Wellbeing benefits of gold, frankincense and myrrh

Woman enjoying gold face mask

Gold, frankincense and myrrh play a starring role in the nativity story, but did you know that all three of these ingredients can shine in your wellbeing routine too?

We’ve done some digging to find out just how gold, frankincense and myrrh have been used in the world of health and wellbeing for hundreds – if not thousands of years – and just how you can incorporate them into your daily routine.

Gold and wellbeing

Gold has long been considered the king of metals and its healing properties have been hailed for more than 5,000 years.

Ancient Alexandrian alchemists developed an elixir of liquid gold to purify, rejuvenate and cure. It was also used in dentistry in ancient Egypt and modern dentists still favour gold for crowns, thanks to its lack of toxicity and the fact that it doesn’t wear, corrode or tarnish.

In medieval Europe, gold-coated pills and waters were used to ‘comfort sore limbs’, aka arthritis, while early 20th century surgeons often implanted a shred of gold close to an arthritic joint to ease inflammation. In Renaissance times, Paracelsus, the father of modern pharmacy, used gold to make medicines.

How is gold used in beauty treatments?

Cleopatra is said to have slept in a mask of gold leaf and some Hollywood celebrities are reputedly fans of a Gold Bee Venom Facial that claims to lift and brighten the face using a bee venom cream made with a form of colloidal gold (a water-based suspension of nanoparticle gold).

Gold-infused skincare isn’t just for celebrities though, and nowadays you can buy masks, moisturisers and serums all infused with 24 carat gold. Why? It’s claimed that gold is an antioxidant and anti-inflammatory so could help to reduce redness.  

Frankincense and wellbeing

Frankincense, or olibanum, is a cloudy resin derived from Boswelia sacra trees, with a warm, deep, rich aroma and equally long and honourable pedigree.

Traded throughout the Mediterranean in ancient times, when it was deemed more precious than gold, this sweet-smelling resin is still used today in everything from incense to beauty treatments.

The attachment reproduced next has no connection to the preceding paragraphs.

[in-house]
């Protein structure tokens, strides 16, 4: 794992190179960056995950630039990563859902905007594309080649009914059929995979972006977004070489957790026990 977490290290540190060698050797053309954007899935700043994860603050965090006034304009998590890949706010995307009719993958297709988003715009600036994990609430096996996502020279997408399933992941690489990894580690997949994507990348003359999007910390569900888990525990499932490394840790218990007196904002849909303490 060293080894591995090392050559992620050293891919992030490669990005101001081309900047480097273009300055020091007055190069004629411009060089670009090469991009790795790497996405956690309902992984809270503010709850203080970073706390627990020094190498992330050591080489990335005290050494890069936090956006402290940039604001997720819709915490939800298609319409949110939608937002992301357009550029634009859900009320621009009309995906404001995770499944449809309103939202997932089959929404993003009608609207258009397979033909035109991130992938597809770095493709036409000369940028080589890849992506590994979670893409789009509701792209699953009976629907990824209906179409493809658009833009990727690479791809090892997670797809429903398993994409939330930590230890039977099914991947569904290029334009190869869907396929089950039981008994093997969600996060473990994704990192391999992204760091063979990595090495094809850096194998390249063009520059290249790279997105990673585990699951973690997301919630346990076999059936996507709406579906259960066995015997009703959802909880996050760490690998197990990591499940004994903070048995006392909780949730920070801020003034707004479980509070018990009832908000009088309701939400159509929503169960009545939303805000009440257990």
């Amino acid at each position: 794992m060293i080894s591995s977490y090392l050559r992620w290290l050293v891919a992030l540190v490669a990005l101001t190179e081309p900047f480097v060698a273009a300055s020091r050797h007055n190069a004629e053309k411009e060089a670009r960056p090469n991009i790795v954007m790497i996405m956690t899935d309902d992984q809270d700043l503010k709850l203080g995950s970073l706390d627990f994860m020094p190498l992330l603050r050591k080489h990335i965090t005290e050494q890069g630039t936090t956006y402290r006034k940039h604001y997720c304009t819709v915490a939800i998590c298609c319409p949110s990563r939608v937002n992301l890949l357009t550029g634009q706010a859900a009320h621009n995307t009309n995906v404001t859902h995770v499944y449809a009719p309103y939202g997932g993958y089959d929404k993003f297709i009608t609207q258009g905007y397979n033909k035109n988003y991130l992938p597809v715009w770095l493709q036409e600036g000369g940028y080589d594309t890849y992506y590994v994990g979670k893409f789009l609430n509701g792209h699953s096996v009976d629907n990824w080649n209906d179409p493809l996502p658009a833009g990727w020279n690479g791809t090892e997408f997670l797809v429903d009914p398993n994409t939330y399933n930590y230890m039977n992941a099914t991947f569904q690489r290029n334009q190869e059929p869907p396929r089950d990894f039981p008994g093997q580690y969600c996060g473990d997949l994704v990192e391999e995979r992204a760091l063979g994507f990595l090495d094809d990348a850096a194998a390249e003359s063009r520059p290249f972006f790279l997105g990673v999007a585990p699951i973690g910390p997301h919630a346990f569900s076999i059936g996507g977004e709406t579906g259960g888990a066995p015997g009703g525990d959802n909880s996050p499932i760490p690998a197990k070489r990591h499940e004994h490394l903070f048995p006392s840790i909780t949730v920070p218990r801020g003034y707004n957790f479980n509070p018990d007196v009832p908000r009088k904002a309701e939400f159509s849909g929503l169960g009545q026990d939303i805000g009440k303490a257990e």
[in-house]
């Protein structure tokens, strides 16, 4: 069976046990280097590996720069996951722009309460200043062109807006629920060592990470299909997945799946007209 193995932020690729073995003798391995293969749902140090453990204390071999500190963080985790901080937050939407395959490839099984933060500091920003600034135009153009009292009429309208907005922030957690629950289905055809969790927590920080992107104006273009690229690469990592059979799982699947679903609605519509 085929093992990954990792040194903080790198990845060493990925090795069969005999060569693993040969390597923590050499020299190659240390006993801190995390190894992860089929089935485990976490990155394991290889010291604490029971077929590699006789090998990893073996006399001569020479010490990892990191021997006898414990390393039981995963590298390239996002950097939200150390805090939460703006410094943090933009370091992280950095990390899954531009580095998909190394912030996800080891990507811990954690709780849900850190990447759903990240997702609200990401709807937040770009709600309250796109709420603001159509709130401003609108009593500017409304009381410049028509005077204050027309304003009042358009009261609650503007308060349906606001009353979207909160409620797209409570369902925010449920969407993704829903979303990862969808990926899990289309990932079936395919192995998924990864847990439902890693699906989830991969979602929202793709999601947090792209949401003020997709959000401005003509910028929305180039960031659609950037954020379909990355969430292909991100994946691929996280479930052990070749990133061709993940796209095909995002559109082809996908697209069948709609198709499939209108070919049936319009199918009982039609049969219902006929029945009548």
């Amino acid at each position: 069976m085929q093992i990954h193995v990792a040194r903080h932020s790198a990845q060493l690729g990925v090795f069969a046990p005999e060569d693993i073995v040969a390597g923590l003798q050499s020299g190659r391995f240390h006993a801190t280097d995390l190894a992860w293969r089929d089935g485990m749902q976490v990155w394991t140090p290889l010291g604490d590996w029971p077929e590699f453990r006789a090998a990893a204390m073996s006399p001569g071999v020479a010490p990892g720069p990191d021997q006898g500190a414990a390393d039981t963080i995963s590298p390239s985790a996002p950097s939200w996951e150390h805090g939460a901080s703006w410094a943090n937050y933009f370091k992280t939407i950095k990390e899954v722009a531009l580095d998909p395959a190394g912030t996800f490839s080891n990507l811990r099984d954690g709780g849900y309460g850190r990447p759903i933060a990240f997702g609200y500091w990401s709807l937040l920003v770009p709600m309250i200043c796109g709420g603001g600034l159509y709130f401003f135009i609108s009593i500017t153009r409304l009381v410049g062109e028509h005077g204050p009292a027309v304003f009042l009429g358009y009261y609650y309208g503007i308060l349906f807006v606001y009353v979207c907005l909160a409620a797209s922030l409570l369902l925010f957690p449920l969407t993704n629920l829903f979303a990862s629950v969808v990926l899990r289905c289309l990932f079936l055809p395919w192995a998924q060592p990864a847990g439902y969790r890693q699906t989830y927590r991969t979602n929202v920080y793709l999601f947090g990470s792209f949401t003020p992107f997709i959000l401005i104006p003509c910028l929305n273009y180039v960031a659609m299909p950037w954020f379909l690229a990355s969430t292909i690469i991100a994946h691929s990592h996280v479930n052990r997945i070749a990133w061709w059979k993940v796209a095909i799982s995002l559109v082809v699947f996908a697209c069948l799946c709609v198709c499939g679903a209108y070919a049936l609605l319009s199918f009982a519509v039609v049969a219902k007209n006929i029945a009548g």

Ancient Egyptian women mixed its ground charred ash into kohl eyeline and while traces of frankincense were discovered in 2014 by archaeologists from Bradford University at four Roman burial sites. It was both a gift to and from the gods, used to purify the dead and help usher them into the afterlife.

How is frankincense used today?

Frankincense oil is still a favoured ingredient of exotically spicy perfumes and some youth-promoting face creams.

Nowadays frankincense oil is feted around the world for its calming meditative aroma, more usually used in a fragrance diffuser or for a candle aroma. You can also buy it in granular form and burned in a fragrance burner or added to an open fire to scent the room.  

Myrrh and wellbeing

Myrrh is an essential oil, gum or resin that comes from the Commiphora species, a woody shrub native to Somalia and Ethiopia. Known in Bibilcal times as a holy oil, perfume ingredient and incense, it was used medicinally in Greece, China and the Middle East to treat wounds and coughs. Ancient Egyptians referred to the resin as the ‘tears of Horus’, a reference to their god of the sun and kingship.

The ancient Sumerians used it to treat infected teeth and worms and in medieval times it was used as a chest rub for treating bronchitis, healing ulcers and wounds.

How is myrrh used today?

Nowadays, these traditional medicinal uses are bearing fruit for modern researchers: myrrh has been shown to improve glucose tolerance (important for diabetics), lower the ‘bad’ form of cholesterol and improve ‘good’ cholesterol levels and even to have an analgesic effect.

Myrrh can also be found in special dressings to treat tendonitis. A highly-prized perfumery oil, it’s especially used to scent male grooming products, including shaving oils, aftershaves and colognes.

The essential oil has a warm, spicy, aroma said to stimulate inspiration and provoke creativity.

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